environment.” Though the future he envisions is far from cheerful — in the course of several cranky paragraphs he laments the invasion of the toxic microbe Pfiesteria, the intrusion of speedboats, and the diminishing oyster harvests — Svenson makes a case for sinking roots, exploring dichotomies, and celebrating the pleasures of an “edge-dwelling”
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Waiting To Fly: My Escapades with the Penguins of Antarctica, by Ron Naveen (William Morrow, $26). Amateur marine biologist Naveen’s fixation is penguins. He dreams about them. He dreams he is one. These reveries began 16 years ago, he tells us, when he saw his first wild penguin — a swaggering, knee-high chinstrap with a
low-pitched growl and a quarrelsome look in its eye — on the icy tuff of Antarctica’s Deception Island. He soon forsook a career as a lawyer for the National Marine Fisheries Service in favor of a life dedicated to studying the flightless birds. Activities like egg-counting, censusing, and gluing tracking devices onto penguins’ backs have their risks, the author
relates: “Penguins can’t beat their wings as quickly as hummingbirds, of course, but they can get in more licks and combinations than Muhammad Ali in his prime — with both flippers blazing.” Naveen is an enthusiastic if wildly uneven stylist; still, his love for these “upright packages of feathers, fat, and muscle” is contagious. As he schools himself in penguin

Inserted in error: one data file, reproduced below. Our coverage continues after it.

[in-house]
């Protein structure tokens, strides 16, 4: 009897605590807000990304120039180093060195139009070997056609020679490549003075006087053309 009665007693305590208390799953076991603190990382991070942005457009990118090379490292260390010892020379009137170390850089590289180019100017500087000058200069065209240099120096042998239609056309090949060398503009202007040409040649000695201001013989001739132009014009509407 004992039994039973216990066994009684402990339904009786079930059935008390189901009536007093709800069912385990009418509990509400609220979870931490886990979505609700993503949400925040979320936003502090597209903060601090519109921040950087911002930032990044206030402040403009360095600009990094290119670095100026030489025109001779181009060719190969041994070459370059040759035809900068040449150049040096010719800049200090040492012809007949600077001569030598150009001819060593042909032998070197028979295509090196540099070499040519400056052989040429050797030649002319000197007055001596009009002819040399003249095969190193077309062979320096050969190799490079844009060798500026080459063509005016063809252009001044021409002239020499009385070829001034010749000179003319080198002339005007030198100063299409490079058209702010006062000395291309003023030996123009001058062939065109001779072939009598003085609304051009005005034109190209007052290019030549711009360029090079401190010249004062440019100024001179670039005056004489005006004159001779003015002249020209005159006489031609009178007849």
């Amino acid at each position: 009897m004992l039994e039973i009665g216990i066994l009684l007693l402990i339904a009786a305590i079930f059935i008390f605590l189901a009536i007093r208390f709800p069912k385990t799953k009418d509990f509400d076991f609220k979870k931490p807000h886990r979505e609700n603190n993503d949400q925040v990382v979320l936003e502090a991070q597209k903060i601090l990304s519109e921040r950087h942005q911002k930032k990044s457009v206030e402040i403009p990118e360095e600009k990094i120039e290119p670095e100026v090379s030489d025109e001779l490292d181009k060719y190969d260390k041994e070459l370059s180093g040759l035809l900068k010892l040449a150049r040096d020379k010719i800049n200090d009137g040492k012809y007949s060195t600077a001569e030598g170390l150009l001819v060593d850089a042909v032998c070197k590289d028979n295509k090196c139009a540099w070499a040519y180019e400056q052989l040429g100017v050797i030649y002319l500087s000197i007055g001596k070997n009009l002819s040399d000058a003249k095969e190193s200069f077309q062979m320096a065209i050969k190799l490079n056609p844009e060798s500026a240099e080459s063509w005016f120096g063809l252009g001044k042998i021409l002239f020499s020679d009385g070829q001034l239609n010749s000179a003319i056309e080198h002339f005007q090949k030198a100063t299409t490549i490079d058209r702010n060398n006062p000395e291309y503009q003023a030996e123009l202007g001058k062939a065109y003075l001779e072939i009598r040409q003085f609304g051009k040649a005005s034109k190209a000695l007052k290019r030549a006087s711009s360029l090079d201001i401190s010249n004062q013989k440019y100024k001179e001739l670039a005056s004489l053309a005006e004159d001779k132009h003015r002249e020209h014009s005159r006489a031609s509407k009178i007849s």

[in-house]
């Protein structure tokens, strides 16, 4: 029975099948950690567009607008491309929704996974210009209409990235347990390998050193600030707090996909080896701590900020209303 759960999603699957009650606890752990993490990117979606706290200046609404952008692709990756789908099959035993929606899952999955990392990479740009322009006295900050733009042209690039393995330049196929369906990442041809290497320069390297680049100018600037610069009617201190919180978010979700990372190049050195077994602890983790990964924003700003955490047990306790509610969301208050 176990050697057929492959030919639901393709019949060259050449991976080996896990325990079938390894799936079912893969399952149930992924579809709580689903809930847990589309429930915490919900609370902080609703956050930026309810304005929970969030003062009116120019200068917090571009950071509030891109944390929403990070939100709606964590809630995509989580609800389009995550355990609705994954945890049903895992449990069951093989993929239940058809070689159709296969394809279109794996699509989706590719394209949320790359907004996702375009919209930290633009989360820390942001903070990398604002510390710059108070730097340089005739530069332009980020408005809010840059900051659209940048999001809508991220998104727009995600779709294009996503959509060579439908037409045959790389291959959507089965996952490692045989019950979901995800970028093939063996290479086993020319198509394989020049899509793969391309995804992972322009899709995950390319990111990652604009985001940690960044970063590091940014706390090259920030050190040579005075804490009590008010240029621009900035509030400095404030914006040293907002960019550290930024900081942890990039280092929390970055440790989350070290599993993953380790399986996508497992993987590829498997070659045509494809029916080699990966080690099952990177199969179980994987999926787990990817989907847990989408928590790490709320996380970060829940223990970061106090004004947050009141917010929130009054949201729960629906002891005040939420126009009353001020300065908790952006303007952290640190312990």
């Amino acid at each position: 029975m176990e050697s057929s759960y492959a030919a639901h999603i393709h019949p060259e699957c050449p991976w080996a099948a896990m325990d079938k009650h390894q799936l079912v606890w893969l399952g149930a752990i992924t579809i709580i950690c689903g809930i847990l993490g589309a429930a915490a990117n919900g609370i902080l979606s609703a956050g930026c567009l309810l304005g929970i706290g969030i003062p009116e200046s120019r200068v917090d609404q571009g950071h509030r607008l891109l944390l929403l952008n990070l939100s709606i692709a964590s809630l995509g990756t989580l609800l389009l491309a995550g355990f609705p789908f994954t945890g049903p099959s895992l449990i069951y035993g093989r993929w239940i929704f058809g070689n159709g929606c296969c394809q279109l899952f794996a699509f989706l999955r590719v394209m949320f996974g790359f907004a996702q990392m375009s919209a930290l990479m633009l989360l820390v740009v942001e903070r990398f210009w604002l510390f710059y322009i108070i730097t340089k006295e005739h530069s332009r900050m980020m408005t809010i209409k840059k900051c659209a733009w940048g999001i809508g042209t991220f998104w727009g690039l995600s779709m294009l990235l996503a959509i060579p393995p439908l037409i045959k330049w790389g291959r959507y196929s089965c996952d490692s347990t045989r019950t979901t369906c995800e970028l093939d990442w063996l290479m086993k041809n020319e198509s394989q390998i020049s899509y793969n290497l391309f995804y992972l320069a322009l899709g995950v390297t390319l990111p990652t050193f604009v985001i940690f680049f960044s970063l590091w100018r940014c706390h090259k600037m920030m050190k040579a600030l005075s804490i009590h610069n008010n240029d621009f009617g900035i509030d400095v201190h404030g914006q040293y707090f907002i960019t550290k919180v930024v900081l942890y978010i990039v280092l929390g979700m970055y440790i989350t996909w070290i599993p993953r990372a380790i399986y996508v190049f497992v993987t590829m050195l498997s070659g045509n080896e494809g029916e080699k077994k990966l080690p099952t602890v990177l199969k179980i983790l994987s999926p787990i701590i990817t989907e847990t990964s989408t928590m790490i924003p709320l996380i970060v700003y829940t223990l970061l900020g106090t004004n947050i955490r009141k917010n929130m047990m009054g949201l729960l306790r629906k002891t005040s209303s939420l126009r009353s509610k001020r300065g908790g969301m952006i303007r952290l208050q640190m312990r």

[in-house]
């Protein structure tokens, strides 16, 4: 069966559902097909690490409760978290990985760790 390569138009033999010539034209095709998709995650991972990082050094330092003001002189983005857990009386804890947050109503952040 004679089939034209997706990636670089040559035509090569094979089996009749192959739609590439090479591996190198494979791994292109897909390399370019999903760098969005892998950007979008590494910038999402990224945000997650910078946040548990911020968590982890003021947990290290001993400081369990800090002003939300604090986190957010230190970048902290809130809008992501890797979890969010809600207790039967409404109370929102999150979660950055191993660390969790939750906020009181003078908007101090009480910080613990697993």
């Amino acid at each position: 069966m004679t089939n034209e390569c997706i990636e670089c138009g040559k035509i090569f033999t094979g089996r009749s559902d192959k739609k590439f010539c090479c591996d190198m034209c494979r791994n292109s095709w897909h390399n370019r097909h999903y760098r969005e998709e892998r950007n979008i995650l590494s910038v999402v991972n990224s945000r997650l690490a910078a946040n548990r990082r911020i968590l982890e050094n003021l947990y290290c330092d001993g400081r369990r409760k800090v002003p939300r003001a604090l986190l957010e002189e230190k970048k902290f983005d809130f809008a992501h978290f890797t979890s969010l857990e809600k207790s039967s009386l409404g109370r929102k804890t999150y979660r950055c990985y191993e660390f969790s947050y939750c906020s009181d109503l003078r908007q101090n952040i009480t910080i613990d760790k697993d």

etiquette and worries about the impact of global warming on native Adélies, chinstraps, and gentoos, readers will find themselves rooting for the birds and envying this besotted field researcher.
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Every Creeping Thing: True Tales of Faintly Repulsive Wildlife, by Richard Conniff (Henry Holt, $25). “Nature gives me the creeps,” writes Conniff, “and the more I learn the creepier and more wonderful it gets.” The emphasis in this
essay collection is on the wonderful, for Conniff is fascinated by the virtuoso attributes of some of the most maligned animals on earth and by the idiosyncrasies of those foolish enough to interact with them. Investigating the reality behind what he dubs our “healthy terror” of wildlife, Conniff travels across the globe to meet biologists, animal trainers, hobbyists,
and hunters, as well as bats, sharks, and armor-plated snapping turtles. On a jungle island off Panama, he informs us that three-toed sloths “harbor nine species of moths, four species of beetles, six species of ticks, and other assorted mites” in their matted fur. And during a visit to the annual meeting of the American Fancy Rat and Mouse Association, the author
cheerfully notes that a plague of 544 tons of mice is said to have infested an entire Australian town in 1917. Conniff is a practitioner of the very best natural-history writing — the kind that generously conveys scientific fact while dazzling readers with a stream of well-shaped anecdotes and thrilling detail.
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Photographs by Clay Ellis